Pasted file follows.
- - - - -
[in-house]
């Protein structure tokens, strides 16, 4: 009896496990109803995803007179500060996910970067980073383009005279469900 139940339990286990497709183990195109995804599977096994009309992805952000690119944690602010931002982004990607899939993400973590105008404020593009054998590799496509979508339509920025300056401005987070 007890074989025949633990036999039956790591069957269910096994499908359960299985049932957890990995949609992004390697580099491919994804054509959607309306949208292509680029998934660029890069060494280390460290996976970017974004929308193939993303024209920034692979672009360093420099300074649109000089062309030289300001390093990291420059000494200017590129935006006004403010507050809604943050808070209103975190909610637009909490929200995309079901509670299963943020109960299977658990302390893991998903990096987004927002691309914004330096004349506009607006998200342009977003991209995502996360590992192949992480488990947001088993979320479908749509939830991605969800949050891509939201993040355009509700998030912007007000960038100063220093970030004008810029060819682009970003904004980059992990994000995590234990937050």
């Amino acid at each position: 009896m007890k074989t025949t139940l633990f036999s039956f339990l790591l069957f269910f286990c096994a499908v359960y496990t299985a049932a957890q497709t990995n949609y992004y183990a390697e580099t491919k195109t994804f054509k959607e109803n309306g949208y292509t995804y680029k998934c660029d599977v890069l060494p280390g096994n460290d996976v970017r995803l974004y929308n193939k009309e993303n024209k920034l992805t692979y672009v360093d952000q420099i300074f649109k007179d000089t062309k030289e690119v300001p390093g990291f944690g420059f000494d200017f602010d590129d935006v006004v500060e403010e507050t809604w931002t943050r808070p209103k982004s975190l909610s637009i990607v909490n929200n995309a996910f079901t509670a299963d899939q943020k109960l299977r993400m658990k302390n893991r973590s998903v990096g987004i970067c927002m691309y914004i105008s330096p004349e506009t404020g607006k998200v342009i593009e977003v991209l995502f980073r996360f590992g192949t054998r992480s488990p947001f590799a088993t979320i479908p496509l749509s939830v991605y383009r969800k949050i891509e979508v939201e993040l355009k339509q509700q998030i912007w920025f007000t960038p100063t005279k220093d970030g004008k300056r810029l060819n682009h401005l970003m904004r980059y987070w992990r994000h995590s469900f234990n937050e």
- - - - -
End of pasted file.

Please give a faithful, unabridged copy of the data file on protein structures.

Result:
[in-house]
């Protein structure tokens, strides 16, 4: 009896496990109803995803007179500060996910970067980073383009005279469900 139940339990286990497709183990195109995804599977096994009309992805952000690119944690602010931002982004990607899939993400973590105008404020593009054998590799496509979508339509920025300056401005987070 007890074989025949633990036999039956790591069957269910096994499908359960299985049932957890990995949609992004390697580099491919994804054509959607309306949208292509680029998934660029890069060494280390460290996976970017974004929308193939993303024209920034692979672009360093420099300074649109000089062309030289300001390093990291420059000494200017590129935006006004403010507050809604943050808070209103975190909610637009909490929200995309079901509670299963943020109960299977658990302390893991998903990096987004927002691309914004330096004349506009607006998200342009977003991209995502996360590992192949992480488990947001088993979320479908749509939830991605969800949050891509939201993040355009509700998030912007007000960038100063220093970030004008810029060819682009970003904004980059992990994000995590234990937050």
């Amino acid at each position: 009896m007890k074989t025949t139940l633990f036999s039956f339990l790591l069957f269910f286990c096994a499908v359960y496990t299985a049932a957890q497709t990995n949609y992004y183990a390697e580099t491919k195109t994804f054509k959607e109803n309306g949208y292509t995804y680029k998934c660029d599977v890069l060494p280390g096994n460290d996976v970017r995803l974004y929308n193939k009309e993303n024209k920034l992805t692979y672009v360093d952000q420099i300074f649109k007179d000089t062309k030289e690119v300001p390093g990291f944690g420059f000494d200017f602010d590129d935006v006004v500060e403010e507050t809604w931002t943050r808070p209103k982004s975190l909610s637009i990607v909490n929200n995309a996910f079901t509670a299963d899939q943020k109960l299977r993400m658990k302390n893991r973590s998903v990096g987004i970067c927002m691309y914004i105008s330096p004349e506009t404020g607006k998200v342009i593009e977003v991209l995502f980073r996360f590992g192949t054998r992480s488990p947001f590799a088993t979320i479908p496509l749509s939830v991605y383009r969800k949050i891509e979508v939201e993040l355009k339509q509700q998030i912007w920025f007000t960038p100063t005279k220093d970030g004008k300056r810029l060819n682009h401005l970003m904004r980059y987070w992990r994000h995590s469900f234990n937050e």